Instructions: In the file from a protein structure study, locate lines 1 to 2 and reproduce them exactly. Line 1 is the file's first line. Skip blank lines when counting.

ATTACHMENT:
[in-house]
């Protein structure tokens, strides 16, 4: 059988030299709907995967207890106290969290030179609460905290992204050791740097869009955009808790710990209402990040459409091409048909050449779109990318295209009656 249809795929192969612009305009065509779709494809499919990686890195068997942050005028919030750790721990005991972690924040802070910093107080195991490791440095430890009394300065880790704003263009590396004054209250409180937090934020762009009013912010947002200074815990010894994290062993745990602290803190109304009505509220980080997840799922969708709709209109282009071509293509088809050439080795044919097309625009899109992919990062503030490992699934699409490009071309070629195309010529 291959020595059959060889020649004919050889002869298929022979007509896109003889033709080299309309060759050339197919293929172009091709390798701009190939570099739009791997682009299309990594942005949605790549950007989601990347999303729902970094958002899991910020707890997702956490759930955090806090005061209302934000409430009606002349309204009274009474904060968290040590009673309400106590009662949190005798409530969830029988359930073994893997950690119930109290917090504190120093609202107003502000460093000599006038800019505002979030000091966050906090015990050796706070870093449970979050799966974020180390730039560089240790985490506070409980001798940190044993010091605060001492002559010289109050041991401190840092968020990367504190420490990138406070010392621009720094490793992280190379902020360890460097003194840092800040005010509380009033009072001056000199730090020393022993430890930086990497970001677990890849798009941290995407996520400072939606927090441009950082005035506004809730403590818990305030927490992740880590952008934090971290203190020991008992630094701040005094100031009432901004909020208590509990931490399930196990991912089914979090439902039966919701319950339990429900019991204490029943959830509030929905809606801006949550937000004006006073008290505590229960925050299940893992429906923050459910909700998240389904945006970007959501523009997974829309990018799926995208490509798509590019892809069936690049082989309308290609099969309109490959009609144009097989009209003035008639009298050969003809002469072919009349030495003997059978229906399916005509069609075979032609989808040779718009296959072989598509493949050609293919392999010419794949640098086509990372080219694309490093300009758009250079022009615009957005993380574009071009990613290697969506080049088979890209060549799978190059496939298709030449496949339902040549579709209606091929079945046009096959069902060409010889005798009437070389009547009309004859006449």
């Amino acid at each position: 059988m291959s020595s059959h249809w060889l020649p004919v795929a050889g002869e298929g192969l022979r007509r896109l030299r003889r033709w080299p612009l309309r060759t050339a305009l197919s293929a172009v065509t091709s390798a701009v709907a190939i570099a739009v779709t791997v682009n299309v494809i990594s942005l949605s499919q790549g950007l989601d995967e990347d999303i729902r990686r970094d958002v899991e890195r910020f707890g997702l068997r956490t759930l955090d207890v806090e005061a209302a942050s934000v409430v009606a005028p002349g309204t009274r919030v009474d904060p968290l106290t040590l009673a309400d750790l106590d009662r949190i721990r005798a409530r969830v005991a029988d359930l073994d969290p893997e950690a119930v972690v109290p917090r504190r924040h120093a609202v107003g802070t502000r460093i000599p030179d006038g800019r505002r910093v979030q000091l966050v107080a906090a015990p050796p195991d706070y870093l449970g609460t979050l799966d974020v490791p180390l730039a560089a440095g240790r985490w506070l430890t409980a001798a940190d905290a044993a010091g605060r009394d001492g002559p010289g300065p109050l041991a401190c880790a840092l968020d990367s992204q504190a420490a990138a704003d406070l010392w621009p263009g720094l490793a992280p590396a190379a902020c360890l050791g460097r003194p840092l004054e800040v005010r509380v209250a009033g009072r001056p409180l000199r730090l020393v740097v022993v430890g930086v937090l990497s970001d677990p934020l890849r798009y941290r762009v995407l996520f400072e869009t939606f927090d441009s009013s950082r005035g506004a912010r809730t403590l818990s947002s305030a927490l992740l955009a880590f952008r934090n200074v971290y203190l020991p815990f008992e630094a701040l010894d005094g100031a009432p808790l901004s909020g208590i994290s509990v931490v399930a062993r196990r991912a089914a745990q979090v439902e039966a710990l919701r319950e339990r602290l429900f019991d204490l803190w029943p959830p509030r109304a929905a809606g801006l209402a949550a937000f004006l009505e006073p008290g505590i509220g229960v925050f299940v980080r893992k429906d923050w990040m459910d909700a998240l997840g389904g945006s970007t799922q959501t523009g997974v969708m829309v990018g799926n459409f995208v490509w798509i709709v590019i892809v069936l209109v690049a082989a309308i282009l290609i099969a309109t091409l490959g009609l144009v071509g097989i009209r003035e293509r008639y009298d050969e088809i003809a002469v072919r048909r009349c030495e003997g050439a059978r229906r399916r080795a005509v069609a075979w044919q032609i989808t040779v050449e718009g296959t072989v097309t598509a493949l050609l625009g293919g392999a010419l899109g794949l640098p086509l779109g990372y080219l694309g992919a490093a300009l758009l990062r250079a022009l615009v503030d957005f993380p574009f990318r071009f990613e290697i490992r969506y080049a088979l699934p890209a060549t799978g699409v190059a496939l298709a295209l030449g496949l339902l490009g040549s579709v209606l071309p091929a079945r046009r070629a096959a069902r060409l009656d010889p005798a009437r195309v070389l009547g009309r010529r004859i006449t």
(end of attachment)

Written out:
[in-house]
């Protein structure tokens, strides 16, 4: 059988030299709907995967207890106290969290030179609460905290992204050791740097869009955009808790710990209402990040459409091409048909050449779109990318295209009656 249809795929192969612009305009065509779709494809499919990686890195068997942050005028919030750790721990005991972690924040802070910093107080195991490791440095430890009394300065880790704003263009590396004054209250409180937090934020762009009013912010947002200074815990010894994290062993745990602290803190109304009505509220980080997840799922969708709709209109282009071509293509088809050439080795044919097309625009899109992919990062503030490992699934699409490009071309070629195309010529 291959020595059959060889020649004919050889002869298929022979007509896109003889033709080299309309060759050339197919293929172009091709390798701009190939570099739009791997682009299309990594942005949605790549950007989601990347999303729902970094958002899991910020707890997702956490759930955090806090005061209302934000409430009606002349309204009274009474904060968290040590009673309400106590009662949190005798409530969830029988359930073994893997950690119930109290917090504190120093609202107003502000460093000599006038800019505002979030000091966050906090015990050796706070870093449970979050799966974020180390730039560089240790985490506070409980001798940190044993010091605060001492002559010289109050041991401190840092968020990367504190420490990138406070010392621009720094490793992280190379902020360890460097003194840092800040005010509380009033009072001056000199730090020393022993430890930086990497970001677990890849798009941290995407996520400072939606927090441009950082005035506004809730403590818990305030927490992740880590952008934090971290203190020991008992630094701040005094100031009432901004909020208590509990931490399930196990991912089914979090439902039966919701319950339990429900019991204490029943959830509030929905809606801006949550937000004006006073008290505590229960925050299940893992429906923050459910909700998240389904945006970007959501523009997974829309990018799926995208490509798509590019892809069936690049082989309308290609099969309109490959009609144009097989009209003035008639009298050969003809002469072919009349030495003997059978229906399916005509069609075979032609989808040779718009296959072989598509493949050609293919392999010419794949640098086509990372080219694309490093300009758009250079022009615009957005993380574009071009990613290697969506080049088979890209060549799978190059496939298709030449496949339902040549579709209606091929079945046009096959069902060409010889005798009437070389009547009309004859006449």